McCarthy warns telecom companies against complying with Jan. 6 committee requests

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McCarthy warns telecom companies against complying with Jan. 6 committee requests

House Minority Leader Kevin McCarthy (R-Calif.) warned telecommunications firms against complying with the Jan. 6 select committee’s call that they turn over phone and email records as part of its probe, releasing a statement that Republicans “will not forget” if they adhere with the request. 

His comments come shortly after the panel sent letters to 35 telecommunications and social media companies asking them to preserve the records of individuals, including lawmakers, that may have been implicated in the deadly attack on the Capitol, when a group of pro-Trump rioters stormed the building in an attempt to derail the certification of the election. 

“Adam Schiff, Bennie Thompson, and Nancy Pelosi’s attempts to strong-arm private companies to turn over individuals’ private data would put every American with a phone or computer in the crosshairs of a surveillance state run by Democrat politicians,” McCarthy tweeted on Tuesday. 

“If these companies comply with the Democrat order to turn over private information, they are in violation of federal law and subject to losing their ability to operate in the United States. If companies still choose to violate federal law, a Republican majority will not forget and will stand with Americans to hold them fully accountable under the law.”

Lawmakers on the panel have not ruled out subpoenaing McCarthy, who spoke with the president on the day of the siege, to testify before the committee. And communications between the White House and conservative Reps. Mo Brooks (Ala.), Andy Biggs (Ariz.),  Matt Gaetz (Fla.), Paul Gosar (Ariz.), Lauren Boebert (Colo.), Madison Cawthorn (NC), Louie Gohmert (Texas), Jody Hice (Ga.), Marjorie Taylor Greene (Ga.), Scott Perry (Pa.) and Jim Jordan (Ohio) are expected to be investigated, CNN first reported.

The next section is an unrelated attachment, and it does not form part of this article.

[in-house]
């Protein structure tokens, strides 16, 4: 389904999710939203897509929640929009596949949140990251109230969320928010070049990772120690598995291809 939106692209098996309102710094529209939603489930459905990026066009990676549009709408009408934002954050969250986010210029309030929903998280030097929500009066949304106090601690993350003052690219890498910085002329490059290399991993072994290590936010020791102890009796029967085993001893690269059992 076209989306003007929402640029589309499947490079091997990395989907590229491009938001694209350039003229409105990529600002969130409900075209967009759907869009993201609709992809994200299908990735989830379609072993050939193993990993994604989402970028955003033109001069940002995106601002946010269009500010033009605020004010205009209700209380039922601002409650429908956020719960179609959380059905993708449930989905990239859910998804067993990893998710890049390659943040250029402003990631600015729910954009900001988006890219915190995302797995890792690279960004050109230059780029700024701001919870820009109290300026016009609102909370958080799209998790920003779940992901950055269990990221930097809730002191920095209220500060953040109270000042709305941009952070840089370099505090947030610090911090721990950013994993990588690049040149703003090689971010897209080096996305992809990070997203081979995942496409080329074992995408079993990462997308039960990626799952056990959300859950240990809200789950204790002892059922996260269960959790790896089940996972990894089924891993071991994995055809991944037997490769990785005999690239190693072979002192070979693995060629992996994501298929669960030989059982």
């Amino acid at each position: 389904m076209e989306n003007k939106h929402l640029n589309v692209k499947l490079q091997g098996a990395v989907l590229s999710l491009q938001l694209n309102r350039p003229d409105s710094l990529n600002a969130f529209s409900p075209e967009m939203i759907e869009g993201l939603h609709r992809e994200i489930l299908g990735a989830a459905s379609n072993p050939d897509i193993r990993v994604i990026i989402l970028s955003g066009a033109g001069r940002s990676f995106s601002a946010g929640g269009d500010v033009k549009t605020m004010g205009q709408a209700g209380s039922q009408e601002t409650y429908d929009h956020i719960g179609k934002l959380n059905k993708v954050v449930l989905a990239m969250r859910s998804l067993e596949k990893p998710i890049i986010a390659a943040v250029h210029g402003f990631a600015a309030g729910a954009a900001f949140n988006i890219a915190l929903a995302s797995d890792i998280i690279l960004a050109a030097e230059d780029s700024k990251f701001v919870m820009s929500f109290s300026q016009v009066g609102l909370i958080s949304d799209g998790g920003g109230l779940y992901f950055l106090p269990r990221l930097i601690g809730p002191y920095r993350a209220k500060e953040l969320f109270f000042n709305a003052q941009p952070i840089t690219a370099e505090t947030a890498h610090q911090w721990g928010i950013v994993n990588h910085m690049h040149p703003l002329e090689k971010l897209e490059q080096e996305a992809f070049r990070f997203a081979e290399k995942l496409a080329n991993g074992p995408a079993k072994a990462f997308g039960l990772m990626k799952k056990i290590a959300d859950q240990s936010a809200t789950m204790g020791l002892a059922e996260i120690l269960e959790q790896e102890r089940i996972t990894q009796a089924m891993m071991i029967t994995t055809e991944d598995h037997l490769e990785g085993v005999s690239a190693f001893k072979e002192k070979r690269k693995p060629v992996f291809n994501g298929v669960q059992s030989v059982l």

While the letters sent Monday do not include specific names of individuals, the committee asked for the preservation of information including emails, location history, deletion records, Google Drive files and communications made on social media platforms. And phone companies have been asked to preserve text messages and call and location data. 

While McCarthy blasted the committee’s calls for information, proponents have accused him of trying to obstruct the investigation. 

FILE - In this Jan. 6, 2021, file photo insurrections loyal to President Donald Trump rally at the U.S. Capitol in Washington. U.S. Capitol Police officers who were attacked and beaten during the Capitol riot filed a lawsuit Thursday, Aug. 26, against former President Donald Trump, his allies and members of far-right extremist groups, accusing them of intentionally sending insurrectionists to disrupt the congressional certification of the election in January.
Trump supporters storm the Capitol Building in DC on Jan. 6, 2021.
AP
 Rep. Eric Swalwell (D-Calif.)
Rep. Eric Swalwell (D-Calif.) said McCarthy’s threat seems like an attempt to hide evidence.
Pool via Reuters

“The Select Committee is investigating the violent attack on the Capitol in an attempt to overturn the results of last year’s election,” committee spokesman Tim Mulvey told the Washington Post in a statement. “We’ve asked companies not to destroy records that may help answer questions for the American people.”

Rep. Eric Swalwell (D-Calif.) slammed McCarthy’s comments, alleging he is attempting to hide evidence. 

“This just looks like a guy who knows that his team did a lot to work with the president and to assemble, incite, and assist with the insurrection, and now he’s got the shovels out because he wants to bury the evidence,” he said during an appearance on MSNBC on Wednesday. 

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